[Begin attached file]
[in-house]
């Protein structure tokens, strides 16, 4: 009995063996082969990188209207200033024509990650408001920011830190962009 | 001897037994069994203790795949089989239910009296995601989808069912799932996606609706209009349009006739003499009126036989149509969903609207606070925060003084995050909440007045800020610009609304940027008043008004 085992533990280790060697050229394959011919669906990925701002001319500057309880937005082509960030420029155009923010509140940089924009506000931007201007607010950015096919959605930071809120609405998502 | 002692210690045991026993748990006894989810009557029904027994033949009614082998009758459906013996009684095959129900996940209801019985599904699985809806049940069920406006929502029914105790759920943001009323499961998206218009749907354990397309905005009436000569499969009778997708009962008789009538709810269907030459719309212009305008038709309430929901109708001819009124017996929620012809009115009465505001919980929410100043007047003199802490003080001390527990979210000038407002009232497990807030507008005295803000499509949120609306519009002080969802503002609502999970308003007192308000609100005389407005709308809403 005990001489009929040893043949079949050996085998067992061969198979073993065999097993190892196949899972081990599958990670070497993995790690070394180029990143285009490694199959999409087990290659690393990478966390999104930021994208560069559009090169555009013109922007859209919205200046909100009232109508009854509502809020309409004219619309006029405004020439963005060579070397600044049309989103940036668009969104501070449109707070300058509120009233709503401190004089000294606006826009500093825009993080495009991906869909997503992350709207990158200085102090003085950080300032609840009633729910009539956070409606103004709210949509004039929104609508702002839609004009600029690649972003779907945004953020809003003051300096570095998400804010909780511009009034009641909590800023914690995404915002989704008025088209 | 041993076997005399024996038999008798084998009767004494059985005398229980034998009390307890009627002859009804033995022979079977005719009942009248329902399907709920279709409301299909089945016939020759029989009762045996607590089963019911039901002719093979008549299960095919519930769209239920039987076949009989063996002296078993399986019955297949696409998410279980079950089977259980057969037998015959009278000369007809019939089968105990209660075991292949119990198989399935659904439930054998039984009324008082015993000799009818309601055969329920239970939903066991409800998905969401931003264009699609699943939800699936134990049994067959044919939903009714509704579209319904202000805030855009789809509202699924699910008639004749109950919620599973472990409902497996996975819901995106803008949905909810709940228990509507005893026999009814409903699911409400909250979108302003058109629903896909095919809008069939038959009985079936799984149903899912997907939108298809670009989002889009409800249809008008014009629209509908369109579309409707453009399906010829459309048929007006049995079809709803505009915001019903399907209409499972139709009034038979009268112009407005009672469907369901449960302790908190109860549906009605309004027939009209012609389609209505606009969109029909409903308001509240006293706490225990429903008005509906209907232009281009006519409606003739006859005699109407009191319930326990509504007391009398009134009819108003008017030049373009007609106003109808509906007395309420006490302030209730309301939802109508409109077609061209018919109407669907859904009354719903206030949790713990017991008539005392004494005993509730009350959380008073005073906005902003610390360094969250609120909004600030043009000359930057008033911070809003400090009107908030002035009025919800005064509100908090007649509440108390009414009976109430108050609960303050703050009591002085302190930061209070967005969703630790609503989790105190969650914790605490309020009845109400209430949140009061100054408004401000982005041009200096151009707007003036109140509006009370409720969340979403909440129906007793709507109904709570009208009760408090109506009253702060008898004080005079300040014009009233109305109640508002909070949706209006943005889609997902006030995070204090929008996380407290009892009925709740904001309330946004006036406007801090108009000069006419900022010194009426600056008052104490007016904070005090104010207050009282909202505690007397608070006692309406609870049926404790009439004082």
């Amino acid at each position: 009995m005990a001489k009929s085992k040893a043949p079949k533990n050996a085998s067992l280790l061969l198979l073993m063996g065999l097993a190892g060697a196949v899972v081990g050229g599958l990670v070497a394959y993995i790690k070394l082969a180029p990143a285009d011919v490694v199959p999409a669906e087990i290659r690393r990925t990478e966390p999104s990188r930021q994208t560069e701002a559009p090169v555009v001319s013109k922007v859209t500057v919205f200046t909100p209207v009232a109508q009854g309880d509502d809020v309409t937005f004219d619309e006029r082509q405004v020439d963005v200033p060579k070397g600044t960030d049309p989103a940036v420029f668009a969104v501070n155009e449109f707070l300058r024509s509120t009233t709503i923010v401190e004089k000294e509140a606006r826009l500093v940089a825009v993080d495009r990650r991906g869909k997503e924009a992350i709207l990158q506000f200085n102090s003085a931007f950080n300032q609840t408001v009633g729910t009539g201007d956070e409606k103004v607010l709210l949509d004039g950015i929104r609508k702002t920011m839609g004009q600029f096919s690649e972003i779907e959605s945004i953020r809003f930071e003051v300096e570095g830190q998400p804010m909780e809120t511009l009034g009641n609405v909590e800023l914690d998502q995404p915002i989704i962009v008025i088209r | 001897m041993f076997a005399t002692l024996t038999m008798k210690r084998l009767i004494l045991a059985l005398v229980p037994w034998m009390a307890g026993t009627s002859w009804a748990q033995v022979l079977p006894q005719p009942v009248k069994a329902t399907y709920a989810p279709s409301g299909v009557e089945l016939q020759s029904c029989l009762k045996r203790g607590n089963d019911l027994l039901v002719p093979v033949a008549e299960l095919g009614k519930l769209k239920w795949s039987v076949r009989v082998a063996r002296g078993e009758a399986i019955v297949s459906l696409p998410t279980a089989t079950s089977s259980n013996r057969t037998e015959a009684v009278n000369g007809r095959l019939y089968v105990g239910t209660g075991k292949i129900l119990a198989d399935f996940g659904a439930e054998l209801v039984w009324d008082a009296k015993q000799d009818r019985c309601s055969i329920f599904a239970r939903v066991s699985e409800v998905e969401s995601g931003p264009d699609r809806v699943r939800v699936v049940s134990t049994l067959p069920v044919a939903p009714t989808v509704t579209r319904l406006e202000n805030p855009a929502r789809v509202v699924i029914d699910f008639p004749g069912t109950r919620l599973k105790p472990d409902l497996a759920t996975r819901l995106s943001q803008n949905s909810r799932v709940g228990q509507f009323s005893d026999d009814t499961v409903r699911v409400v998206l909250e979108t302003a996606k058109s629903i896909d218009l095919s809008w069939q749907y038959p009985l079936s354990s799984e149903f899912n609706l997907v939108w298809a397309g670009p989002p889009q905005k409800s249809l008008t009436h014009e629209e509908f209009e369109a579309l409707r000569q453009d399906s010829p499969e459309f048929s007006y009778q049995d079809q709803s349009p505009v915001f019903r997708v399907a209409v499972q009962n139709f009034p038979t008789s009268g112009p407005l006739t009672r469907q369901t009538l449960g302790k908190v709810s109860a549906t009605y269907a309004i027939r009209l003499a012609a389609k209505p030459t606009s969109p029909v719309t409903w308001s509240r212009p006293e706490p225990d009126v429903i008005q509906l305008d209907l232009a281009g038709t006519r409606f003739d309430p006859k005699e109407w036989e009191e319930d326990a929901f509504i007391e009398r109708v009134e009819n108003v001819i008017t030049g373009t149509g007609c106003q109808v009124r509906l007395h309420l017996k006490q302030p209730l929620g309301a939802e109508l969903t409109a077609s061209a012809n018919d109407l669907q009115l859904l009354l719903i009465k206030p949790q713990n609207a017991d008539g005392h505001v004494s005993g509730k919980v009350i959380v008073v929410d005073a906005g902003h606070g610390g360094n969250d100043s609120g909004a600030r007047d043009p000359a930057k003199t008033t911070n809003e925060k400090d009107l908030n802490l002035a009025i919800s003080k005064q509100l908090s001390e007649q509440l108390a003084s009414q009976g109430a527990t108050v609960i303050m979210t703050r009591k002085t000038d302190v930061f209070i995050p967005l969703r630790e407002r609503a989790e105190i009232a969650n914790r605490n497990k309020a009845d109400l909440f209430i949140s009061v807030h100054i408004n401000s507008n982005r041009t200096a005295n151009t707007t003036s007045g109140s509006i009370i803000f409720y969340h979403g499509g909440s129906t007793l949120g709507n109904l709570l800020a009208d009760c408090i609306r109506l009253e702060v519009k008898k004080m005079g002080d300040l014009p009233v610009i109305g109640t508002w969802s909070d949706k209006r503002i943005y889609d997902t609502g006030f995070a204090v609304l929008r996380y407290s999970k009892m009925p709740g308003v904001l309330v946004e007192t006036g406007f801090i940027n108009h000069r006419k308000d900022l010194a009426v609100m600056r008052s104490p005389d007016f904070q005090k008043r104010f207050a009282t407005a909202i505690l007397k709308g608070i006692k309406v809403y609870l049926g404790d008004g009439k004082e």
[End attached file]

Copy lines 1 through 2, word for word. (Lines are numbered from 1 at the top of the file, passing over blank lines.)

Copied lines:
[in-house]
């Protein structure tokens, strides 16, 4: 009995063996082969990188209207200033024509990650408001920011830190962009 | 001897037994069994203790795949089989239910009296995601989808069912799932996606609706209009349009006739003499009126036989149509969903609207606070925060003084995050909440007045800020610009609304940027008043008004 085992533990280790060697050229394959011919669906990925701002001319500057309880937005082509960030420029155009923010509140940089924009506000931007201007607010950015096919959605930071809120609405998502 | 002692210690045991026993748990006894989810009557029904027994033949009614082998009758459906013996009684095959129900996940209801019985599904699985809806049940069920406006929502029914105790759920943001009323499961998206218009749907354990397309905005009436000569499969009778997708009962008789009538709810269907030459719309212009305008038709309430929901109708001819009124017996929620012809009115009465505001919980929410100043007047003199802490003080001390527990979210000038407002009232497990807030507008005295803000499509949120609306519009002080969802503002609502999970308003007192308000609100005389407005709308809403 005990001489009929040893043949079949050996085998067992061969198979073993065999097993190892196949899972081990599958990670070497993995790690070394180029990143285009490694199959999409087990290659690393990478966390999104930021994208560069559009090169555009013109922007859209919205200046909100009232109508009854509502809020309409004219619309006029405004020439963005060579070397600044049309989103940036668009969104501070449109707070300058509120009233709503401190004089000294606006826009500093825009993080495009991906869909997503992350709207990158200085102090003085950080300032609840009633729910009539956070409606103004709210949509004039929104609508702002839609004009600029690649972003779907945004953020809003003051300096570095998400804010909780511009009034009641909590800023914690995404915002989704008025088209 | 041993076997005399024996038999008798084998009767004494059985005398229980034998009390307890009627002859009804033995022979079977005719009942009248329902399907709920279709409301299909089945016939020759029989009762045996607590089963019911039901002719093979008549299960095919519930769209239920039987076949009989063996002296078993399986019955297949696409998410279980079950089977259980057969037998015959009278000369007809019939089968105990209660075991292949119990198989399935659904439930054998039984009324008082015993000799009818309601055969329920239970939903066991409800998905969401931003264009699609699943939800699936134990049994067959044919939903009714509704579209319904202000805030855009789809509202699924699910008639004749109950919620599973472990409902497996996975819901995106803008949905909810709940228990509507005893026999009814409903699911409400909250979108302003058109629903896909095919809008069939038959009985079936799984149903899912997907939108298809670009989002889009409800249809008008014009629209509908369109579309409707453009399906010829459309048929007006049995079809709803505009915001019903399907209409499972139709009034038979009268112009407005009672469907369901449960302790908190109860549906009605309004027939009209012609389609209505606009969109029909409903308001509240006293706490225990429903008005509906209907232009281009006519409606003739006859005699109407009191319930326990509504007391009398009134009819108003008017030049373009007609106003109808509906007395309420006490302030209730309301939802109508409109077609061209018919109407669907859904009354719903206030949790713990017991008539005392004494005993509730009350959380008073005073906005902003610390360094969250609120909004600030043009000359930057008033911070809003400090009107908030002035009025919800005064509100908090007649509440108390009414009976109430108050609960303050703050009591002085302190930061209070967005969703630790609503989790105190969650914790605490309020009845109400209430949140009061100054408004401000982005041009200096151009707007003036109140509006009370409720969340979403909440129906007793709507109904709570009208009760408090109506009253702060008898004080005079300040014009009233109305109640508002909070949706209006943005889609997902006030995070204090929008996380407290009892009925709740904001309330946004006036406007801090108009000069006419900022010194009426600056008052104490007016904070005090104010207050009282909202505690007397608070006692309406609870049926404790009439004082």